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Autumn

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Autumn
and this weight
is heavy
at the back of my mind,
(push it down.
keep it at bay.)
in the pit of my stomach.
(take a deep breath.
push it down.)

Distracted for a time,
when I stop,
I wonder why
everything is so onerous.
and then it hits me again —
the dread.

Will I know
when it’s time to say good-bye?
Will I be able to let go?

Is that look an appeal
or confusion?
Is there pain?
I wish you could tell me.
But your eyes speak
and I’m afraid.
I hear your ragged breathing
and I fear what comes next.

It’s inevitable.
It hurts.
But I will be there
and hold you
and whistle
in the face of death.

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Day Twenty-Nine:   Take one of your favorite poems and find a very specific, concrete noun in it.  Use that word as a building block for a new poem.

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Learning to Let Go

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So busy
going through the mindless loops
that tie each day together
to make a month,
a year,
a lifetime.

Then suddenly —
DEATH.
The full stop
which sucks out breath.

And the world
abruptly
stands still.
But,
not     the world.
For everyone else
carries on,
oblivious
to the darkness,
unaware
of the massive hole in the universe.

I cannot sit; I sink,
pulled down into lethargy.
Moonlight streams
through forgotten curtains
and bathes me
in her violet scent
and
I begin
to breathe
again.

 

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Day Seventeen: Write a nocturne. In music, a nocturne is a composition meant to be played at night, usually for piano, and with a tender and melancholy sort of sound. Aim to translate this sensibility into poetic form!

 

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Elegy for BobCat

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Eyes. All eyes. Round, green surging seas ever alert, watchful.
Dark scarab nestled on the forehead, extending legs like brows.
Tiger stripes and cheetah spots marble muted grey flanks.
Tentative, careful steps on muffled pads. Solid thump when jumping
from some high perch. Sleek, solicitous face-rubs against ankles
and shins.  Depositing abandoned coats of fur in patches over
clothing, carpets and chairs. Small mews infused with rattling purr.
How, dear cat, you entwined yourself with our hearts! Took them
like felt-covered mice and batted them about till we were yours.
And how abrupt this end, finding your form still and cold,
in the grey morning. As we slumbered, you laboured to come home,
falling before you made the door, slowly haemorrhaging life
before we had a chance to say good-bye. Dear cat, good-bye.

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DAY THREE:   Write an elegy – a poem that mourns or honours someone dead or something gone by.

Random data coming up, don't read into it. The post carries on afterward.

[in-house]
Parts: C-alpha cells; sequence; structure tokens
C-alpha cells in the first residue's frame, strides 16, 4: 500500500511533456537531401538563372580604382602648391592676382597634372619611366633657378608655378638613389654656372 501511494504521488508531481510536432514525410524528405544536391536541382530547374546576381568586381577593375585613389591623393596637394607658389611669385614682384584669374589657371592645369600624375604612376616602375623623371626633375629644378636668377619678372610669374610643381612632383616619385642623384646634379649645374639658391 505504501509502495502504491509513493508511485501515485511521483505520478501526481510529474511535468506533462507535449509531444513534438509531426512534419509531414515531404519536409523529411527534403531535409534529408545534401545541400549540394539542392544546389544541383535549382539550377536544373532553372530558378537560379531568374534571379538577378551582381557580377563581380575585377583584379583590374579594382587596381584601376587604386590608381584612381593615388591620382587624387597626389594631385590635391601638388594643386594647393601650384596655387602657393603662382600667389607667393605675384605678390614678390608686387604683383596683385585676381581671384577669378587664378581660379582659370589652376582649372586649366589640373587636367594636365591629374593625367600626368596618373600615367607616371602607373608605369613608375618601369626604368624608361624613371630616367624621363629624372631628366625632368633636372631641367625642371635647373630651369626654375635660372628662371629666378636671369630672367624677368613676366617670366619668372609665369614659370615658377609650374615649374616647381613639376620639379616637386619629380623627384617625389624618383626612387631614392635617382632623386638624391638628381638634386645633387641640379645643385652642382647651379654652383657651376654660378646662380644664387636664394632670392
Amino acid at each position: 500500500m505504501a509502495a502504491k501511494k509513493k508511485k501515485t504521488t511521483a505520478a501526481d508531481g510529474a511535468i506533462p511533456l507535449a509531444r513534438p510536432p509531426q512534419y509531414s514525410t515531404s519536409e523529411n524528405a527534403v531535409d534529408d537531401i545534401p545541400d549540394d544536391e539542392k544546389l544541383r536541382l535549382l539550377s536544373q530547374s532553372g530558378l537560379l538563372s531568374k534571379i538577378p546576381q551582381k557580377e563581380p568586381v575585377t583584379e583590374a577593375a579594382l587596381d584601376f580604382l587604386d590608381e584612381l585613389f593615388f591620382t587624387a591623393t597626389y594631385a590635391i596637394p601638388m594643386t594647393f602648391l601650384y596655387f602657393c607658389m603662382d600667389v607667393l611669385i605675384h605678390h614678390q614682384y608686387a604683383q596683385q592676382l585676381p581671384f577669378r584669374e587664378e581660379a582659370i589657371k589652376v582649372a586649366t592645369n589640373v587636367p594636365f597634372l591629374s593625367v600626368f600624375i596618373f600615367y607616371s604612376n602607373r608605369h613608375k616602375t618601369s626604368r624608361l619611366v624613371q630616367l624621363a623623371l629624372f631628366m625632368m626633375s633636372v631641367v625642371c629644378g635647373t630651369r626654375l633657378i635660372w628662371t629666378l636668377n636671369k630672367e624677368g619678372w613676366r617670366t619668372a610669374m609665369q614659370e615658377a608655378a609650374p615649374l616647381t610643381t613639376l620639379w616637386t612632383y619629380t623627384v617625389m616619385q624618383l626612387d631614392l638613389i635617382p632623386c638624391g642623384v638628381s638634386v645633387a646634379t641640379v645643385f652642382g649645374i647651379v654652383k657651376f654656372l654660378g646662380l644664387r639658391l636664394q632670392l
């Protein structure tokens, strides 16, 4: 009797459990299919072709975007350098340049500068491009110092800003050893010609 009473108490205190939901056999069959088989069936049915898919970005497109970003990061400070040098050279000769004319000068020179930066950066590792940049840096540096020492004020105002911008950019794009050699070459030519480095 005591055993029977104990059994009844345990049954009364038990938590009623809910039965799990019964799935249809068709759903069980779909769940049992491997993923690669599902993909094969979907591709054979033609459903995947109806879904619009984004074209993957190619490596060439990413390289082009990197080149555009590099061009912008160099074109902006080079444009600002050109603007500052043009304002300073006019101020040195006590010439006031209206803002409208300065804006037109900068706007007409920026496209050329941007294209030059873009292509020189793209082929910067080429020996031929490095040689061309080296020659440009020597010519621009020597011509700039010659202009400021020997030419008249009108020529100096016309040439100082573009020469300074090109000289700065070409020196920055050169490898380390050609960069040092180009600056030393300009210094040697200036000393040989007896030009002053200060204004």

How to Deal with Death

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Ignore the pain.
Take 2 deep breathes, one at a time.
Focus on your surroundings.
Note the hue of the curtains.
The light fittings.
The design of the furniture.
Do not look at faces.

Distract the mind.
Talk.
About (almost) anything.
The price of watermelons.
The unseasonable weather.
Why Jackie left Michael.
And who’s to blame for the exchange rate.

Keep busy.
Don’t stop for even a moment.
Wash the windows.
Clean out the fridge.
Sweep the floors.
Balance the budget.
Sort the socks by colours and lengths.

And just wait.

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DAY TWO:   Write a poem inspired by, or in the form of, a recipe! It can be a recipe for something real, like your grandmother’s lemon chiffon cake, or for something imaginary, like a love potion or a spell.

death

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“Death be not proud, though some have called thee  
Mighty and dreadfull, for, thou art not so,  
For, those, whom thou think’st, thou dost overthrow,  
Die not, poore death, nor yet canst thou kill me.”
—
John Donne

 

i.
You’ve been told to lie down,
hang that dog-head of yours,
but every time we turn around
you sink your nasty fangs into more tender flesh.

 

ii.
random reaper
taking what someone else has sown

 

iii.
threadbare and thin
(almost transparent)
like a pot of soup
with more
and more water
added every day

 

iv.
a slow turning
from one form
to another —

atoms changing dance partners

 

v.
a door
no one wants to knock on,
no one wants to go through

 

vi.
does the bell
yet toll for you,
oesophageal rattlesnake?

 

vii.
Like a proper sentence,
we will begin with a capital
and fix a steady period
to the end.

 

viii.
a dark passage into the unknown

 

ix.
a bridge
over an anxious river

 

x.
finally
arriving
home

 

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Björn is hosting the bar at dVerse and the challenge is to write a cubist poem.